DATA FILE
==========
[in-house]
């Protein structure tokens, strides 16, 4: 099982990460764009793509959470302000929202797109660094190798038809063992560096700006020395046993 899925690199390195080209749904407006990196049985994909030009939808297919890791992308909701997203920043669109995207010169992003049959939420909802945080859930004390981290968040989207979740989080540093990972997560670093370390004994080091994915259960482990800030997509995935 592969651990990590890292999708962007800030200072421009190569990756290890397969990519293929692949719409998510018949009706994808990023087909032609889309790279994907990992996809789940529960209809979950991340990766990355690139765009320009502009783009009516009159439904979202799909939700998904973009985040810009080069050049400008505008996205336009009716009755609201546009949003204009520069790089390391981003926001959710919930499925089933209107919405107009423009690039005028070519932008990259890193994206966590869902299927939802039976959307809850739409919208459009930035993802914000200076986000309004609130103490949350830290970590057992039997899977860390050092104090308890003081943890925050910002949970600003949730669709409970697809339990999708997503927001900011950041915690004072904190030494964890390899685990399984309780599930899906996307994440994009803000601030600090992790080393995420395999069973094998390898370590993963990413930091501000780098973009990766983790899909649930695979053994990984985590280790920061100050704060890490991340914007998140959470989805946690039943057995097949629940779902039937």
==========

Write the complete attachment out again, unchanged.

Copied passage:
[in-house]
């Protein structure tokens, strides 16, 4: 099982990460764009793509959470302000929202797109660094190798038809063992560096700006020395046993 899925690199390195080209749904407006990196049985994909030009939808297919890791992308909701997203920043669109995207010169992003049959939420909802945080859930004390981290968040989207979740989080540093990972997560670093370390004994080091994915259960482990800030997509995935 592969651990990590890292999708962007800030200072421009190569990756290890397969990519293929692949719409998510018949009706994808990023087909032609889309790279994907990992996809789940529960209809979950991340990766990355690139765009320009502009783009009516009159439904979202799909939700998904973009985040810009080069050049400008505008996205336009009716009755609201546009949003204009520069790089390391981003926001959710919930499925089933209107919405107009423009690039005028070519932008990259890193994206966590869902299927939802039976959307809850739409919208459009930035993802914000200076986000309004609130103490949350830290970590057992039997899977860390050092104090308890003081943890925050910002949970600003949730669709409970697809339990999708997503927001900011950041915690004072904190030494964890390899685990399984309780599930899906996307994440994009803000601030600090992790080393995420395999069973094998390898370590993963990413930091501000780098973009990766983790899909649930695979053994990984985590280790920061100050704060890490991340914007998140959470989805946690039943057995097949629940779902039937």